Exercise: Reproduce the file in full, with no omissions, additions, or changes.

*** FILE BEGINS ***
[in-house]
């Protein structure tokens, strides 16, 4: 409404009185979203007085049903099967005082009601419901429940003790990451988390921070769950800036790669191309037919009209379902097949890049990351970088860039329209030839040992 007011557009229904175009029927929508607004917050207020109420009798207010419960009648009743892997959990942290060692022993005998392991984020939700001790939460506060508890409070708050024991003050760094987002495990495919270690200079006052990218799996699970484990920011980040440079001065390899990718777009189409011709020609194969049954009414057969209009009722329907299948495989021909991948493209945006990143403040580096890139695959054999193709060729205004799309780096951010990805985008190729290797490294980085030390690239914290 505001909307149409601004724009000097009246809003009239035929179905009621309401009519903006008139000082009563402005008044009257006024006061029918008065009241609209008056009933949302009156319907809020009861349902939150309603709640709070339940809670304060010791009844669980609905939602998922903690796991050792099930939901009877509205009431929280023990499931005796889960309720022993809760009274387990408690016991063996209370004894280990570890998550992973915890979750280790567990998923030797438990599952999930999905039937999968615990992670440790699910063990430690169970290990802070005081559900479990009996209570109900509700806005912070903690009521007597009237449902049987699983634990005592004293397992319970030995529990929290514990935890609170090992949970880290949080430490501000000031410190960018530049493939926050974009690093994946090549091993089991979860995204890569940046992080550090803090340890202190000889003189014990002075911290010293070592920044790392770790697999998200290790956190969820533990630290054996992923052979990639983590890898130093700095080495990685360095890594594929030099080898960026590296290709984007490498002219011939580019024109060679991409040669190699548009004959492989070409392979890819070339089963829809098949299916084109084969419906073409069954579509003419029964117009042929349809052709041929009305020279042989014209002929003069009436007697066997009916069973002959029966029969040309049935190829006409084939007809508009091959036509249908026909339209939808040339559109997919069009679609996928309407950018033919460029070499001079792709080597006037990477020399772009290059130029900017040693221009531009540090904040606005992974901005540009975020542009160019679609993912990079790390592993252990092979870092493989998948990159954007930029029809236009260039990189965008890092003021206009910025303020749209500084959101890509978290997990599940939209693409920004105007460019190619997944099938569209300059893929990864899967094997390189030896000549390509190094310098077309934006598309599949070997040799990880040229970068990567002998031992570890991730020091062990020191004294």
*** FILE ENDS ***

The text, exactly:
[in-house]
């Protein structure tokens, strides 16, 4: 409404009185979203007085049903099967005082009601419901429940003790990451988390921070769950800036790669191309037919009209379902097949890049990351970088860039329209030839040992 007011557009229904175009029927929508607004917050207020109420009798207010419960009648009743892997959990942290060692022993005998392991984020939700001790939460506060508890409070708050024991003050760094987002495990495919270690200079006052990218799996699970484990920011980040440079001065390899990718777009189409011709020609194969049954009414057969209009009722329907299948495989021909991948493209945006990143403040580096890139695959054999193709060729205004799309780096951010990805985008190729290797490294980085030390690239914290 505001909307149409601004724009000097009246809003009239035929179905009621309401009519903006008139000082009563402005008044009257006024006061029918008065009241609209008056009933949302009156319907809020009861349902939150309603709640709070339940809670304060010791009844669980609905939602998922903690796991050792099930939901009877509205009431929280023990499931005796889960309720022993809760009274387990408690016991063996209370004894280990570890998550992973915890979750280790567990998923030797438990599952999930999905039937999968615990992670440790699910063990430690169970290990802070005081559900479990009996209570109900509700806005912070903690009521007597009237449902049987699983634990005592004293397992319970030995529990929290514990935890609170090992949970880290949080430490501000000031410190960018530049493939926050974009690093994946090549091993089991979860995204890569940046992080550090803090340890202190000889003189014990002075911290010293070592920044790392770790697999998200290790956190969820533990630290054996992923052979990639983590890898130093700095080495990685360095890594594929030099080898960026590296290709984007490498002219011939580019024109060679991409040669190699548009004959492989070409392979890819070339089963829809098949299916084109084969419906073409069954579509003419029964117009042929349809052709041929009305020279042989014209002929003069009436007697066997009916069973002959029966029969040309049935190829006409084939007809508009091959036509249908026909339209939808040339559109997919069009679609996928309407950018033919460029070499001079792709080597006037990477020399772009290059130029900017040693221009531009540090904040606005992974901005540009975020542009160019679609993912990079790390592993252990092979870092493989998948990159954007930029029809236009260039990189965008890092003021206009910025303020749209500084959101890509978290997990599940939209693409920004105007460019190619997944099938569209300059893929990864899967094997390189030896000549390509190094310098077309934006598309599949070997040799990880040229970068990567002998031992570890991730020091062990020191004294």